IHS iSuppli today released the final results of its Verizon iPhone 4 teardown, which resulted in an estimated $171.35 bill of material (BOM).
Despite having nearly the same functionality and a similar bill of materials (BOM) as the previous model, the new CDMA version of the iPhone 4 carried by Verizon Wireless includes significant changes in its design and component selection, IHS iSuppli reports.
The BOM on the latest version of the iPhone 4 is down from $187.51 for AT&T’s GSM model, which iSuppli tore down last June. When manufacturing expenses are added, the total production cost for the CDMA iPhone 4 amounts to $178.45.
“With the CDMA iPhone 4, Apple Inc. has shown once again that it never recycles a product design,” said Andrew Rassweiler, senior director, teardown services, for IHS, in a statement. “Apple’s new designs always exhibit changes, evolution and optimization. This approach is evident not only in the antenna design but also in items like the integrated GPS functionality and the shrinking of the Wi-Fi/Bluetooth combo module.”
Aside from cost, one of the most significant changes the IHS iSuppli found was a redesign of the iPhone 4’s much-maligned antenna.
The first version of the design featured an all-in-one approach combining global positioning system (GPS), Bluetooth and wireless local area network into one segment of the antenna superstructure that was integrated into the iPhone 4’s enclosure. The new version employs a separate Bluetooth/WLAN antenna.
“Apple has decided to isolate the Bluetooth/WLAN antenna from the enclosure/antenna assembly,” said Wayne Lam, senior analyst, competitive analysis at IHS, in a statement. “This design change leaves the top enclosure antenna segment to serve primarily as the GPS antenna and probably also as a CDMA diversity receive antenna. The use of antenna diversity is significant because this scheme improves signal reception performance.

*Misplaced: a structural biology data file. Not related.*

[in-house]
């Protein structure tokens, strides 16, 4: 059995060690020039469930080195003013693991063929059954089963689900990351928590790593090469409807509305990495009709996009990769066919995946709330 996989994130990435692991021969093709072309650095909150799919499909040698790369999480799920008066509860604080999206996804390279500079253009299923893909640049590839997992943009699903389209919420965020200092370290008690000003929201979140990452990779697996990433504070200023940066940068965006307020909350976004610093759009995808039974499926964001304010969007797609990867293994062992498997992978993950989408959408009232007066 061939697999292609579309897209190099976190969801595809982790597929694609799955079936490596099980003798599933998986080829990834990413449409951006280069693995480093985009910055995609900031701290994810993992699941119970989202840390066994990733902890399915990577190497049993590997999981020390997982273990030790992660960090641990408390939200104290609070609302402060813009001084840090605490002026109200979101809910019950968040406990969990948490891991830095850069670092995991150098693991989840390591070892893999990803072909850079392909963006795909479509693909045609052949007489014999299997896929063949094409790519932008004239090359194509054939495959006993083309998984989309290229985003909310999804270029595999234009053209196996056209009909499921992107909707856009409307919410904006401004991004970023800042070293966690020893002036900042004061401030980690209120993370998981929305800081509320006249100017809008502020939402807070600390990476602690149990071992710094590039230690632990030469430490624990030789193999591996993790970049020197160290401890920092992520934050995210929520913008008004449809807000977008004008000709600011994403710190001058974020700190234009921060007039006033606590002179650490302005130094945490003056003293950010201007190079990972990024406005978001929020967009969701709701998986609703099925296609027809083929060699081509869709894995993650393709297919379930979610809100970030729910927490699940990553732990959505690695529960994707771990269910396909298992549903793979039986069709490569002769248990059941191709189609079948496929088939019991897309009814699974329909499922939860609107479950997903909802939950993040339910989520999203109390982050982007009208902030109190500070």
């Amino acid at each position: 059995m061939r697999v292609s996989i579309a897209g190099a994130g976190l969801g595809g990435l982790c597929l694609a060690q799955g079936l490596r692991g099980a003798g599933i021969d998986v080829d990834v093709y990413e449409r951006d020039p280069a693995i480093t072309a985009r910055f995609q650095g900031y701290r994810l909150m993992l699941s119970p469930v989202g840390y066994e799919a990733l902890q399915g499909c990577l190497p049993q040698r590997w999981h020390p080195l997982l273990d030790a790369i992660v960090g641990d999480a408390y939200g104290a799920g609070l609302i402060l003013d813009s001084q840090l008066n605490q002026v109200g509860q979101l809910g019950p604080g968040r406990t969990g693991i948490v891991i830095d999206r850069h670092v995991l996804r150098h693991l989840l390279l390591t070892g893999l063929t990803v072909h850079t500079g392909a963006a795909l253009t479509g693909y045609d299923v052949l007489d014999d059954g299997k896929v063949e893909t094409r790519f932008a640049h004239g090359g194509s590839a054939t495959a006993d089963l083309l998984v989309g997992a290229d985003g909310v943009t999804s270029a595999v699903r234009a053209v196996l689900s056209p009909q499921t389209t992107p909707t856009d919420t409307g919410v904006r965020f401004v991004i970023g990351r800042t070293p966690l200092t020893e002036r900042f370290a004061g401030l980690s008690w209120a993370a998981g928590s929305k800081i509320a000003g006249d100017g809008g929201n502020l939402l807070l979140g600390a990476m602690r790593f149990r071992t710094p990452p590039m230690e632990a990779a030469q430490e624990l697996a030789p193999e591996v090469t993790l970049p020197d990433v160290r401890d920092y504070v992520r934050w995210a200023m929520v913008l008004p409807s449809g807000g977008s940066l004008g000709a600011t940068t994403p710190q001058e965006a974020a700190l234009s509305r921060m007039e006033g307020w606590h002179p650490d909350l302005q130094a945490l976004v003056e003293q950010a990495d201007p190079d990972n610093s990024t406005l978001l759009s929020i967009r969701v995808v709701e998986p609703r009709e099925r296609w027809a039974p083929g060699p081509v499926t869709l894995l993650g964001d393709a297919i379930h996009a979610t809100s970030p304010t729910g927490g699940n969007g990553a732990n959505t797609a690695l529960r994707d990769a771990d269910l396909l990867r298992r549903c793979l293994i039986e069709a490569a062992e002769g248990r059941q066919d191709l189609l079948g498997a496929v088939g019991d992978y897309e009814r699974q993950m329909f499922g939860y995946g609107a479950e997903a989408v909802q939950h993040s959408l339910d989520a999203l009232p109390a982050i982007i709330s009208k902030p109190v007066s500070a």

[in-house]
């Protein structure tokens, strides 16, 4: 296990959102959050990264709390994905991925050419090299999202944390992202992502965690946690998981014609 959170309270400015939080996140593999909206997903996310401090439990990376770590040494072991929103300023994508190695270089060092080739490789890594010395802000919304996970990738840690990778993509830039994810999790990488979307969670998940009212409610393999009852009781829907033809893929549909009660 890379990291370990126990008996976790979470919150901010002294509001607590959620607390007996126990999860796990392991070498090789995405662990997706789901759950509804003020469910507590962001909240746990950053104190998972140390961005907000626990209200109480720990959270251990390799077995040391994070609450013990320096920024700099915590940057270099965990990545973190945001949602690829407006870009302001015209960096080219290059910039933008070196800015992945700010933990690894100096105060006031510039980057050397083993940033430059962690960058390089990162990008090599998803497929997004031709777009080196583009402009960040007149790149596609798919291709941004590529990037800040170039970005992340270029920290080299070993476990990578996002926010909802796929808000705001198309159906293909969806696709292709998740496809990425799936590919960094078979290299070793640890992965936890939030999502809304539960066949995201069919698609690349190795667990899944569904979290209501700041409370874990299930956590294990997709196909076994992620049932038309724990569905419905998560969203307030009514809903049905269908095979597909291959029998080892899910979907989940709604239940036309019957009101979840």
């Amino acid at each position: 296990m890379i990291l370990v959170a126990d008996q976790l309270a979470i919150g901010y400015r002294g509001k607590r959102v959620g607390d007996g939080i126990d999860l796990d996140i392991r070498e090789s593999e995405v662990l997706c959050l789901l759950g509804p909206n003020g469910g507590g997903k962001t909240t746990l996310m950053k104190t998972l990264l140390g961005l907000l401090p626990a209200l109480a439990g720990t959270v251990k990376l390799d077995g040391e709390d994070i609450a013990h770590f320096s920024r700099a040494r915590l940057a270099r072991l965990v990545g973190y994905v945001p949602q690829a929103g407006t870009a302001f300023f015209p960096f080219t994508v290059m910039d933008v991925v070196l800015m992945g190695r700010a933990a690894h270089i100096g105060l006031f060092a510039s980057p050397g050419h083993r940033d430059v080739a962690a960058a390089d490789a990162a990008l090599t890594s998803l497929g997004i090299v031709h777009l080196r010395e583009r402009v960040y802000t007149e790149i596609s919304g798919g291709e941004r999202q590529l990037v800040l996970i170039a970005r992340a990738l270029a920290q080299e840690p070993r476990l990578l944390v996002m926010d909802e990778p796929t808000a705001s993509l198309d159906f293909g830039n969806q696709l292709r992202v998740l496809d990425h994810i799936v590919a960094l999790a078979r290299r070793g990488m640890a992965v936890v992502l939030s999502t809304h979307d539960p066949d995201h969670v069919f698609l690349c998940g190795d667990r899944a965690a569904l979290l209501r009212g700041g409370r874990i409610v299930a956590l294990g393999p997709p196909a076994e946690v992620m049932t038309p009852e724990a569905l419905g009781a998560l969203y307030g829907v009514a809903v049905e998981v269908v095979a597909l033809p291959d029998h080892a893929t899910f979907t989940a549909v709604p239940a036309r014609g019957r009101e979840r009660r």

The CDMA iPhone 4 also retains many of the same components seen in the previous-generation design. Most notably, the design and supplier selection for the memory and the display subsystems—the two most expensive portions of the handset—appear to remain largely unchanged from the original iPhone 4, pending verification by the IHS teardown service’s continuing analysis.
At $40.40, the memory accounts for 23.6 percent of the total CDMA iPhone 4 BOM. The memory subsystem features 16 GB of MLC NAND flash memory and 4 gigabits of mobile double data rate (DDR) synchronous dynamic random access memory (SDRAM) from Samsung Semiconductor. The subsystem also includes additional memory chips from Toshiba Corp. contained in a multichip package (MCP).
The display/touch screen module represents the next most expensive subsystem, at $37.80, or 22.1 percent of the BOM. Just as in the original version of the iPhone 4, the display of the CDMA iPhone 4 employs a low-temperature polysilicon (LTPS) liquid crystal display (LCD) that features advanced in-plane switching (IPS) technology. The module is being manufactured by multiple sources, with LG Display and Toshiba Mobile Display supplying the majority, according to Vinita Jakhanwal, director for small and medium displays at IHS.